I vividly remember when The Day After aired. I was too young and wasn’t allowed to watch it. My parents didn’t want me watching The Love Boat, so a movie about nuclear war was right out. But its airing dominated the zeitgeist in a way TV can’t now. Today we have too many channels, streaming options and shows for any one TV event to completely take over.
I loved how the airing of The Day After was an undercurrent to all the action—a reminder of how high the stakes truly are. When The Day After aired on November 30, 1983, the threat of imminent nuclear war was frighteningly real. “I just hope we’re all together when it happens,” Paige tells her dad. “And quick. It’s better if we get wiped out straight away.” More than her peers, Paige knows nuclear war is possible and feels a personal responsibility about it.
Last week’s time jump brought the breakneck pace the show had been operating under to a screeching halt. And the episode floundered a bit, as the series struggled to regain its pace.
Elizabeth has done so many bad things by this point in the series. Drugging Young Hee’s husband and sexually assaulting him is definitely in Elizabeth’s wheel house. I would expect nothing less from her. But what changed is the look of sorrow on Elizabeth’s face. Clearly Young Hee filled in Elizabeth’s life what Martha filled in Phillip’s. Through their work, they both found someone who understood them and brought them, however briefly, some sort of happiness. Even though Young Hee doesn’t know it, she and Elizabeth both share the experience of being immigrants in the United States, raised by strict, unforgiving mothers. In another life, Elizabeth and Young Hee could have been real friends.
What I truly love about Russell’s portrayal of Elizabeth is that I absolutely believe she could do anything at anytime. When Young Hee left her children with Elizabeth, it crossed my mind that Elizabeth could kill them. Elizabeth puts her country above all else. I still fear she could harm Paige. In many ways, Elizabeth is a woman becoming unhinged right before our eyes.
William has another horrific biochemical weapon—this one will liquefy your organs (good times!). He tells Philip, but wants him not to tell the Centre about it. “I don’t trust us with this,” he tells Philip. Russia struggling, compared to the U.S. Is a recurring theme. “Our technology is way behind. It’s dangerous,” Oleg tells Vera after sharing a story of sunlight being mistaken for nuclear missiles.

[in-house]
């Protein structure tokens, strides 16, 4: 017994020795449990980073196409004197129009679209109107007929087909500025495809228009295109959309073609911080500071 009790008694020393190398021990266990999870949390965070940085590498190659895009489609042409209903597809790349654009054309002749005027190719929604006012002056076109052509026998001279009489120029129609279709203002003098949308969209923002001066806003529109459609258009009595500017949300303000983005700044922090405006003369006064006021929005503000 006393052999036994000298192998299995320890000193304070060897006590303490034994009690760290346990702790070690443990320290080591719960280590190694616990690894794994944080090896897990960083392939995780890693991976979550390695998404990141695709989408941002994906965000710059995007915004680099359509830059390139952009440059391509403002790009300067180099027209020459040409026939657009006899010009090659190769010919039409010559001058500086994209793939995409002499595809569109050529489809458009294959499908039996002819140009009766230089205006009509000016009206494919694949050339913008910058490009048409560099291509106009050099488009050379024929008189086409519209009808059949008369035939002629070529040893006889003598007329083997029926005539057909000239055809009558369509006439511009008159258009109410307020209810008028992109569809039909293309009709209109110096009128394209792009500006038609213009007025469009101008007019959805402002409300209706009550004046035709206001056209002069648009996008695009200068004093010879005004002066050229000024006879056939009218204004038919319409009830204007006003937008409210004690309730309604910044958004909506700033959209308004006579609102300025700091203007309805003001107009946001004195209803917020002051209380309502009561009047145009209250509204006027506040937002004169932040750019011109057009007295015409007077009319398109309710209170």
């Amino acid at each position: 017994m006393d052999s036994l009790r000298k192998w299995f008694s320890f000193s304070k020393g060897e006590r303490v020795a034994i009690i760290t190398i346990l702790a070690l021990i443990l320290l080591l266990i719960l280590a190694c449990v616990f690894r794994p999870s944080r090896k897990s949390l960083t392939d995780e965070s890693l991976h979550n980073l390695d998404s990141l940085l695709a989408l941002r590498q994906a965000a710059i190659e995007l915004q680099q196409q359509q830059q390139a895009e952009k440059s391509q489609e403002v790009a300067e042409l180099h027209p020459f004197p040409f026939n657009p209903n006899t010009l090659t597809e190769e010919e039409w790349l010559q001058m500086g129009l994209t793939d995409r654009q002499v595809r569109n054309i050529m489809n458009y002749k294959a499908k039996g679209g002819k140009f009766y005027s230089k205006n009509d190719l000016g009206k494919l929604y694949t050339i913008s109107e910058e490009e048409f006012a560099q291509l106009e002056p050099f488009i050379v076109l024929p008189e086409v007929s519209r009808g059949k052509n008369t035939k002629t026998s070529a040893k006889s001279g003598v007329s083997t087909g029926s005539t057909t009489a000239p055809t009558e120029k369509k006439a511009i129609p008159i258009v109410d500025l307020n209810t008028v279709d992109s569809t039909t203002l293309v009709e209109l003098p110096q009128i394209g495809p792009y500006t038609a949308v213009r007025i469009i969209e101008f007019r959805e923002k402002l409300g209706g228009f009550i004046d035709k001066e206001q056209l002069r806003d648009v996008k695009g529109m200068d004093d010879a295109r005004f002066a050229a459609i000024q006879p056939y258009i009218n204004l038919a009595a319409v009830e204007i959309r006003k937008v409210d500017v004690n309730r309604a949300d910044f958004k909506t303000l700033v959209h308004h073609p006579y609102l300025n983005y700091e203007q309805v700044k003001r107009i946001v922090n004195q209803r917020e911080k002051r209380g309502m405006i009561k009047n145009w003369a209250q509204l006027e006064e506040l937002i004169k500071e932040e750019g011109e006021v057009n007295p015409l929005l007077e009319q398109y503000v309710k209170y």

William is disillusioned and aware of the foibles of his own government. At least, he tells Philip, the Americans have containers that work. The Day After makes Philip think that William is right and they shouldn’t turn over the virus. But Elizabeth, ever loyal, believes they must give the virus over right away. “They are making this to destroy us,” she tells Philip.
The Jennings also continue to get in the good graces of Pastor Tim and his wife. Philip has arranged Pastor Tim’s travel to Ethiopia, but the good reverend is still worried about Paige. “She seems sad. Burdened,” he tells Philip.
Throughout the episode, Philip teaches Paige how to drive. Once again, these are the kind of scenes the show excels in. It’s a typical right of passage for every teen, yet nothing about the Jennings is typical. “Pastor Tim likes seeing us together. It makes him think we’re more normal,” she tells her dad.
“I’m going to miss her,” Elizabeth tells Philip mournfully about Young Hee. With only four episodes left this season, I’m already missing the show.
The Americans/i> is the rare TV show where we know there’s a lot happening that we simply aren’t privy to. For example, Philip is clearly still meeting with Kimmy (and doing heaven knows what else with her), but we haven’t seen her all season. At some point that stops becoming an interesting storytelling device and gets a little irritating. I need an update on Kimmy.
So Oleg and Vera are a couple now. Interesting.
So funny to see Elizabeth stressed over her legitimate job.
“He didn’t give a shit how we got the job done as long as we stopped the Russians.” When Stan finally figures out who Philip really is, he is going to need so much therapy.
Do you think this really is the last we’ve seen of Martha? I’m worried about her in Russia.
Amy Amatangelo, the TV Gal ®, is a Boston-based freelance writer, a member of the Television Critics Association and a regular contributor to Paste. She wasn’t allowed to watch much TV as a child and now her parents have to live with this as her career. You can follow her on Twitter or her blog.